Project description:AIMS:Epileptic seizures are well-known neurological complications following stroke, occurring in 3% of patients. However, the intrinsic correlation of seizures with stroke remains largely unknown. Hydrogen sulfide (H2 S) is a gas transmitter that may mediate cerebral ischemic injury. But the role of H2 S in seizures has not been understood yet. We examined the effect of H2 S on seizure-like events (SLEs) and underlying mechanisms. METHODS AND RESULTS:Pentylenetetrazole (PTZ)- and pilocarpine-induced rat epileptic seizure models were tested. Low-Mg(2+) /high-K(+) - and 4-aminopyridine (4-AP)-induced epileptic seizure models were examined using patch-clamp recordings in brain slices. It was found that NaHS aggravated both PTZ- and pilocarpine-induced SLEs in rats, while both low-Mg(2+) /high-K(+) - and 4-AP-induced SLEs were also exacerbated by NaHS in brain slices, which may be due to its regulation on the voltage-gated sodium channel, N-methyl-D-aspartic acid receptor (NMDAR), and α-amino-3-hydroxy-5-methyl-4-isoxazolepropionic acid receptor (AMPAR) function. Furthermore, these effects were reversed by blocking voltage-gated sodium channel, NMDAR, and AMPAR. CONCLUSIONS:These results suggest a pathological role of increased H2 S level in SLEs in vivo and in vitro. Enzymes that control H2 S biosynthesis could be interesting targets for antiepileptic strategies in poststroke epilepsy treatment.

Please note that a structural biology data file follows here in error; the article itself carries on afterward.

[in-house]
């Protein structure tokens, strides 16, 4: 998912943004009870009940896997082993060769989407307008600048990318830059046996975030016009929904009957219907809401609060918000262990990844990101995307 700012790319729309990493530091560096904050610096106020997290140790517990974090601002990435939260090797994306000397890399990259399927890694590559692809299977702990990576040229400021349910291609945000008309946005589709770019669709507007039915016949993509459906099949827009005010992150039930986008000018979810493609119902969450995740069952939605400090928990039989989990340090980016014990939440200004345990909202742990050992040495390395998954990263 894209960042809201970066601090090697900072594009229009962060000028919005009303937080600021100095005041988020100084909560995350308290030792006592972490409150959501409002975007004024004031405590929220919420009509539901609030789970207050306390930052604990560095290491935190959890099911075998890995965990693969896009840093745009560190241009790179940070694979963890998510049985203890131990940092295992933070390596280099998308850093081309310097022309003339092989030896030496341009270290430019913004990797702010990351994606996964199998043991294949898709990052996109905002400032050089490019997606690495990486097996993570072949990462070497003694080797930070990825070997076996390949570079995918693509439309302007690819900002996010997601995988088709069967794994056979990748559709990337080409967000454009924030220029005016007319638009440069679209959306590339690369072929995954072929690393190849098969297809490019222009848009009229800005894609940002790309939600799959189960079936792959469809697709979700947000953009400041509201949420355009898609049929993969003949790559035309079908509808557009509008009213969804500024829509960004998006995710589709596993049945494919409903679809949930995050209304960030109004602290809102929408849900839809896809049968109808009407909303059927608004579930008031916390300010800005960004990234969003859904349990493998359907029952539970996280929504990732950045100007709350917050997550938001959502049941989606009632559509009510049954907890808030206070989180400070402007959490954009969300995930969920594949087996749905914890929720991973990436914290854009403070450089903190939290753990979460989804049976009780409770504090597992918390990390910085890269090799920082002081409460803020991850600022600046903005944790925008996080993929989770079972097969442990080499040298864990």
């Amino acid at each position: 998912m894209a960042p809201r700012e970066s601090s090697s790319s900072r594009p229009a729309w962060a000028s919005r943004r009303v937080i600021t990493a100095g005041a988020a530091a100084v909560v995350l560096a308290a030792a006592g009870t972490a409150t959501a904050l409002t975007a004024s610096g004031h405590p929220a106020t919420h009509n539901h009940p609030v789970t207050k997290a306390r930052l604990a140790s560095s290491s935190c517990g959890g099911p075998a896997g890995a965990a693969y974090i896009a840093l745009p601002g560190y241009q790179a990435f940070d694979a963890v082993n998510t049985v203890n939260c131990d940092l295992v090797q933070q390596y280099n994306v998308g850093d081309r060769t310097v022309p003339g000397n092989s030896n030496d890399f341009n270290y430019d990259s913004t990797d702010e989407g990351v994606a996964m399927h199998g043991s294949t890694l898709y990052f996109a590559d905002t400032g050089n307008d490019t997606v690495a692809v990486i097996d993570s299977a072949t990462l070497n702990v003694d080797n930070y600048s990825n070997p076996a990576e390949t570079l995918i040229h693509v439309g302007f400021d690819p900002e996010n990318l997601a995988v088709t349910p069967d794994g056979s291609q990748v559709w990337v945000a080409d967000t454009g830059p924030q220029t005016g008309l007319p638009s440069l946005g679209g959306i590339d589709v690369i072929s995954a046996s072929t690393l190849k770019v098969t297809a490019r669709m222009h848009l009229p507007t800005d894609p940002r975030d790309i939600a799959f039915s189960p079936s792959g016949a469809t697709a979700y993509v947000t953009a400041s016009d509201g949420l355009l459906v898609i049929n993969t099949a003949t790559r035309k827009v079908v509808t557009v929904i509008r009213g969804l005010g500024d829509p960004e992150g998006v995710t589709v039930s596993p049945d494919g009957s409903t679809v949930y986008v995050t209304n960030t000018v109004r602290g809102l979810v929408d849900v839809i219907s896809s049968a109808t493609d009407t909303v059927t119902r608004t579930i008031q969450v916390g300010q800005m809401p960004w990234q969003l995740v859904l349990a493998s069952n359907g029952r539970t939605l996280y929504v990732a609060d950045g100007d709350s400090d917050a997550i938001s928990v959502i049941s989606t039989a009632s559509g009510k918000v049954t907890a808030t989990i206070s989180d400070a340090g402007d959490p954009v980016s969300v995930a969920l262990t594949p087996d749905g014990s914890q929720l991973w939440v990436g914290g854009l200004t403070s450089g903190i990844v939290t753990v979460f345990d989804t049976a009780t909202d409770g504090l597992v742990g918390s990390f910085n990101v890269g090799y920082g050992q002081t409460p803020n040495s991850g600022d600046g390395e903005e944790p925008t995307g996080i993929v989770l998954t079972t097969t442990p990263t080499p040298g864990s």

Project description:Epilepsy is a significant contributor to worldwide disability. In epilepsy, disability can be broadly divided into two components: ictal (pertaining to the burden of unpredictable seizures and associated medical complications including death) and interictal (pertaining to more pervasive debilitating changes in cognitive and emotional behavior). In this study, we objectively and noninvasively appraise aspects of ictal and interictal behavior in mice using instrumented home-cage chambers designed to assay kinematic and appetitive behavioral measures. Through daily intraperitoneal injections of the chemoconvulsant pentylenetetrazole (PTZ) applied to C57BL/6J mice, we coordinately measure how "behavioral severity" (complex dynamic changes in movement and sheltering behavior) and convulsive severity (latency and occurrence of convulsive seizures) evolve or kindle with repeated injections. By closely studying long epochs between PTZ injections, we identify an interictal syndrome of nocturnal hypoactivity and increased sheltering behavior which remits with the cessation of seizure induction. We observe elements of this interictal behavioral syndrome in seizure-prone DBA/2J mice and in mice with a pathogenic Scn1a mutation (modeling Dravet syndrome). Through analyzing their responses to PTZ, we illustrate how convulsive severity and "behavioral" severity are distinct and independent aspects of the overall severity of a PTZ-induced seizure. Our results illustrate the utility of an ethologically centered automated approach to quantitatively appraise murine expressions of disability in mouse models of seizures and epilepsy. In doing so, this study highlights the very unique psychopharmacological profile of PTZ.